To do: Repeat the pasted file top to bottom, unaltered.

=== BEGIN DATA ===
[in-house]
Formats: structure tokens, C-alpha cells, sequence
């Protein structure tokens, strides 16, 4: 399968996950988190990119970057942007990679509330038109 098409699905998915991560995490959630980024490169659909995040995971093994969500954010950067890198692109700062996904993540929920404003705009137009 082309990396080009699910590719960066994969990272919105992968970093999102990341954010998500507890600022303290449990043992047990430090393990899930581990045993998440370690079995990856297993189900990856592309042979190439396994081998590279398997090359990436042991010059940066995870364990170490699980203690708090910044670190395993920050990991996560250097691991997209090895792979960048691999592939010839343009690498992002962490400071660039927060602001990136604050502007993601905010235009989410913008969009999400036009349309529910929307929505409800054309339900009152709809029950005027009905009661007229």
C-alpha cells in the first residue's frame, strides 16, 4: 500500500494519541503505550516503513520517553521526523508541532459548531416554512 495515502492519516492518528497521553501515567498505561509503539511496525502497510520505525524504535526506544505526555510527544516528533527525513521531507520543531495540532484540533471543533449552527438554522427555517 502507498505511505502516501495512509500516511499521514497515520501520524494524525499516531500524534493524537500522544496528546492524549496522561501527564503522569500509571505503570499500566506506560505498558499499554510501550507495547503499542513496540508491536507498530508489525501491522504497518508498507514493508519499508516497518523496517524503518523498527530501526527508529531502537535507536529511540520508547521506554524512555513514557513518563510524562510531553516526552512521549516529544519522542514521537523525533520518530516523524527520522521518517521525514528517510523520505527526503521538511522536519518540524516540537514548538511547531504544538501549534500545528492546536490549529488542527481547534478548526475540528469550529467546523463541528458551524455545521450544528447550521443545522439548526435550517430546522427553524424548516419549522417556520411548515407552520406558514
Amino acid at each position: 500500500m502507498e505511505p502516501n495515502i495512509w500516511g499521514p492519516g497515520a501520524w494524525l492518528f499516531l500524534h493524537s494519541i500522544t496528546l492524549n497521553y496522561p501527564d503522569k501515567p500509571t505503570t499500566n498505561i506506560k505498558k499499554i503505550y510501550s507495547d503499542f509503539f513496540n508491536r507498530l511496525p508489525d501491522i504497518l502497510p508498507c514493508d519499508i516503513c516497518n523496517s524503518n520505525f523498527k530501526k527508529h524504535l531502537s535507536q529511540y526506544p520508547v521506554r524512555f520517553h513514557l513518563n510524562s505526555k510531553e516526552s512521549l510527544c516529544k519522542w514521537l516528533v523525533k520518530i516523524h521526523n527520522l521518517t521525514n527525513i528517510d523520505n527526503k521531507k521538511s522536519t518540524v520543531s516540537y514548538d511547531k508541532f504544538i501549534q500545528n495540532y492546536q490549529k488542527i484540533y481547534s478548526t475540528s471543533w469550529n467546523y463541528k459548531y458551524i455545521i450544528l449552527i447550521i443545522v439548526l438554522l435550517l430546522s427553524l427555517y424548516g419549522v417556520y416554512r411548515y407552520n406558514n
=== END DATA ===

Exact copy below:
[in-house]
Formats: structure tokens, C-alpha cells, sequence
């Protein structure tokens, strides 16, 4: 399968996950988190990119970057942007990679509330038109 098409699905998915991560995490959630980024490169659909995040995971093994969500954010950067890198692109700062996904993540929920404003705009137009 082309990396080009699910590719960066994969990272919105992968970093999102990341954010998500507890600022303290449990043992047990430090393990899930581990045993998440370690079995990856297993189900990856592309042979190439396994081998590279398997090359990436042991010059940066995870364990170490699980203690708090910044670190395993920050990991996560250097691991997209090895792979960048691999592939010839343009690498992002962490400071660039927060602001990136604050502007993601905010235009989410913008969009999400036009349309529910929307929505409800054309339900009152709809029950005027009905009661007229």
C-alpha cells in the first residue's frame, strides 16, 4: 500500500494519541503505550516503513520517553521526523508541532459548531416554512 495515502492519516492518528497521553501515567498505561509503539511496525502497510520505525524504535526506544505526555510527544516528533527525513521531507520543531495540532484540533471543533449552527438554522427555517 502507498505511505502516501495512509500516511499521514497515520501520524494524525499516531500524534493524537500522544496528546492524549496522561501527564503522569500509571505503570499500566506506560505498558499499554510501550507495547503499542513496540508491536507498530508489525501491522504497518508498507514493508519499508516497518523496517524503518523498527530501526527508529531502537535507536529511540520508547521506554524512555513514557513518563510524562510531553516526552512521549516529544519522542514521537523525533520518530516523524527520522521518517521525514528517510523520505527526503521538511522536519518540524516540537514548538511547531504544538501549534500545528492546536490549529488542527481547534478548526475540528469550529467546523463541528458551524455545521450544528447550521443545522439548526435550517430546522427553524424548516419549522417556520411548515407552520406558514
Amino acid at each position: 500500500m502507498e505511505p502516501n495515502i495512509w500516511g499521514p492519516g497515520a501520524w494524525l492518528f499516531l500524534h493524537s494519541i500522544t496528546l492524549n497521553y496522561p501527564d503522569k501515567p500509571t505503570t499500566n498505561i506506560k505498558k499499554i503505550y510501550s507495547d503499542f509503539f513496540n508491536r507498530l511496525p508489525d501491522i504497518l502497510p508498507c514493508d519499508i516503513c516497518n523496517s524503518n520505525f523498527k530501526k527508529h524504535l531502537s535507536q529511540y526506544p520508547v521506554r524512555f520517553h513514557l513518563n510524562s505526555k510531553e516526552s512521549l510527544c516529544k519522542w514521537l516528533v523525533k520518530i516523524h521526523n527520522l521518517t521525514n527525513i528517510d523520505n527526503k521531507k521538511s522536519t518540524v520543531s516540537y514548538d511547531k508541532f504544538i501549534q500545528n495540532y492546536q490549529k488542527i484540533y481547534s478548526t475540528s471543533w469550529n467546523y463541528k459548531y458551524i455545521i450544528l449552527i447550521i443545522v439548526l438554522l435550517l430546522s427553524l427555517y424548516g419549522v417556520y416554512r411548515y407552520n406558514n